Plasma Cell Pododermatitis

Cat paws being held by human hands

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Plasma cell pododermatitis in cats is much less comfortable than its nickname, “pillow paws”, would suggest. In this episode of Your Vet Wants You to Know, Dr. Brittany Lancellotti talks about Hermoine, a cat with plasma cell pododermatitis, including the symptoms, underlying causes (viral infections, food allergies, etc), diagnostic tests, potential triggers, and treatments. Our closing segment, ‘Scratching the Itch,’ highlights the ‘Calm and Cozy Cat Wrap’, a tool designed to alleviate the stress of administering oral medications to cats.

Table of Contents

A Cat with Painful Pillow Paws

[00:01:04] Welcome, everyone, to today’s episode of Your Vet Wants You To Know. Today, I’m going to be talking about a disease known as plasma cell pododermatitis, which has the adorable nickname of “pillow paws.” Unfortunately, the disease itself is not as adorable as its nickname, and the animals that I see suffering from it can be very uncomfortable. One patient, in particular, that comes to mind when I think of plasma cell pododermatitis is a very cute cat named Hermione. When I first saw her, she was three years old. She’s an orange domestic short hair. For over a year prior, her paws had been swollen, painful, and had wounds that would come and go. She was otherwise healthy, but the discomfort in her paws was affecting her quality of life and her relationship with her owners, as well as the other cats in the household. If you want to see pictures of how Hermione’s paws looked when I first saw her, you can go to the episode page on yourvetwantsyoutoknow.com.

[00:02:01] Hermione’s paws had the classic look of plasma cell pododermatitis, which is a rare disease in cats that causes one or more of the cat’s paw pads and toe beans to get very swollen, cracked, and turn dark pink to purple. They can get so swollen that they look like angry pillow paws. The paws can become very painful to walk on, which can be tough to see at first because of how well cats like to hide their diseases. But as this problem gets worse, they’ll have a harder and harder time getting around comfortably.

image of swollen, crusted, purple cat paws

Diagnosing Plasma Cell Pododermatitis

[00:02:34] This disease usually affects more than one paw, but if only one paw is affected, your veterinarian may recommend a biopsy (taking a small surgical sample of the paw pad while your pet is sedated or under anesthesia, with good pain control), followed by a few little stitches, so they can make sure that they have a really good diagnosis of what is going on with those paw pads.

Another diagnostic test that can be done is called a fine needle aspirate (inserting a needle into the paw pad) to take a sample of some of the cells that are living in there, and put that on a slide to look at under the microscope. Sometimes, that’s done right there in the clinic, in the hospital where you take your pet. Other times, that fine needle aspirate can be sent out to a lab for a clinical pathologist to evaluate. This is especially important if it is in just one paw, to make sure that it’s not another disease process, such as a fungal infection or a certain type of cancer.

Chest x-rays can also be helpful, if this is just one paw, because of a syndrome called lung digit syndrome, where a cat can potentially have a lung nodule or type of cancer growing in the lung, and that shows up as inflammation or swelling in the paw.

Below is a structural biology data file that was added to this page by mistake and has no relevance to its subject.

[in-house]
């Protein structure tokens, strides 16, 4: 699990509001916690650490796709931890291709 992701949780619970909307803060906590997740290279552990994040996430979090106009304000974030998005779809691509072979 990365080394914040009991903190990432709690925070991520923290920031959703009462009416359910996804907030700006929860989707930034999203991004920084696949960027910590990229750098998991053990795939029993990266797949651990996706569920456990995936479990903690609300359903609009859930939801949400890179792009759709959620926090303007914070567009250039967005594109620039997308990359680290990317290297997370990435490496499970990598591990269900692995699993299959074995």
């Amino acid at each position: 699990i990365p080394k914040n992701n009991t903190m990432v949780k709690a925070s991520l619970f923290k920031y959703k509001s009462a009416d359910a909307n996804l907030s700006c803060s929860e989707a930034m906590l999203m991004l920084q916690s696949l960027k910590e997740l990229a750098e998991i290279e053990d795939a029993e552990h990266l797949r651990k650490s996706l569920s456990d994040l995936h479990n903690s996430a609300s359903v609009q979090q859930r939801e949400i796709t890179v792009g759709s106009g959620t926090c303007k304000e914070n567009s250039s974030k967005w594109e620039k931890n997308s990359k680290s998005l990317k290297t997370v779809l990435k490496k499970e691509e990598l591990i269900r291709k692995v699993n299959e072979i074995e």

Possible Causes of Plasma Cell Pododermatitis

[00:03:58] We’re not exactly sure what causes plasma cell pododermatitis to develop. There are some triggers that can sometimes play a role, including viral infections with feline immunodeficiency virus (FIV) or feline leukemia virus (FELV). It is highly recommended to do blood work on cats with these problems to see if there is a viral infection present, because those viral infections can cause many more problems within the body and not just the paws.

[00:04:27] Blood tests can also measure something called globulins. These are the antibodies (little messengers of the immune system) that are often increased with this disease. This is because the plasma cells in the paws are pumping out totally unnecessarily high levels of antibodies that cause the inflammation or swelling in the pads. Those antibodies will sometimes travel through the bloodstream and get stuck in the kidneys, and that directs the immune system to attack the kidneys, where the antibodies are trapped. Blood work will help us to look at kidney values and make sure that the antibodies are not causing kidney disease because of the damage there. Elevated kidney values and elevated globulin levels, unfortunately, can mean that the disease is more severe than just the paws.

A cat getting a blood test

[00:05:17] We can also have inflammation from allergies to proteins in the food trigger this disease to occur. If we’re concerned that the disease is coming from food allergies, unfortunately, there is no blood test that is accurate for the diagnosis of food allergies in cats. The most accurate way to diagnose this disease is to perform an eight week diagnostic elimination diet trial, using a prescription hydrolyzed protein or a novel protein food, directly under the supervision of a veterinarian who feels comfortable guiding you through this eight week diagnostic test that you are performing at home. If you’d like more information on how to do a really good elimination diet trial, Dr. Megan Painter (another board certified dermatologist) and I did an episode (17) on diet trials, and it is one of my favorite episodes. It takes you through how to do this test and get a really good answer, so that you never have to wonder if food is playing a role again.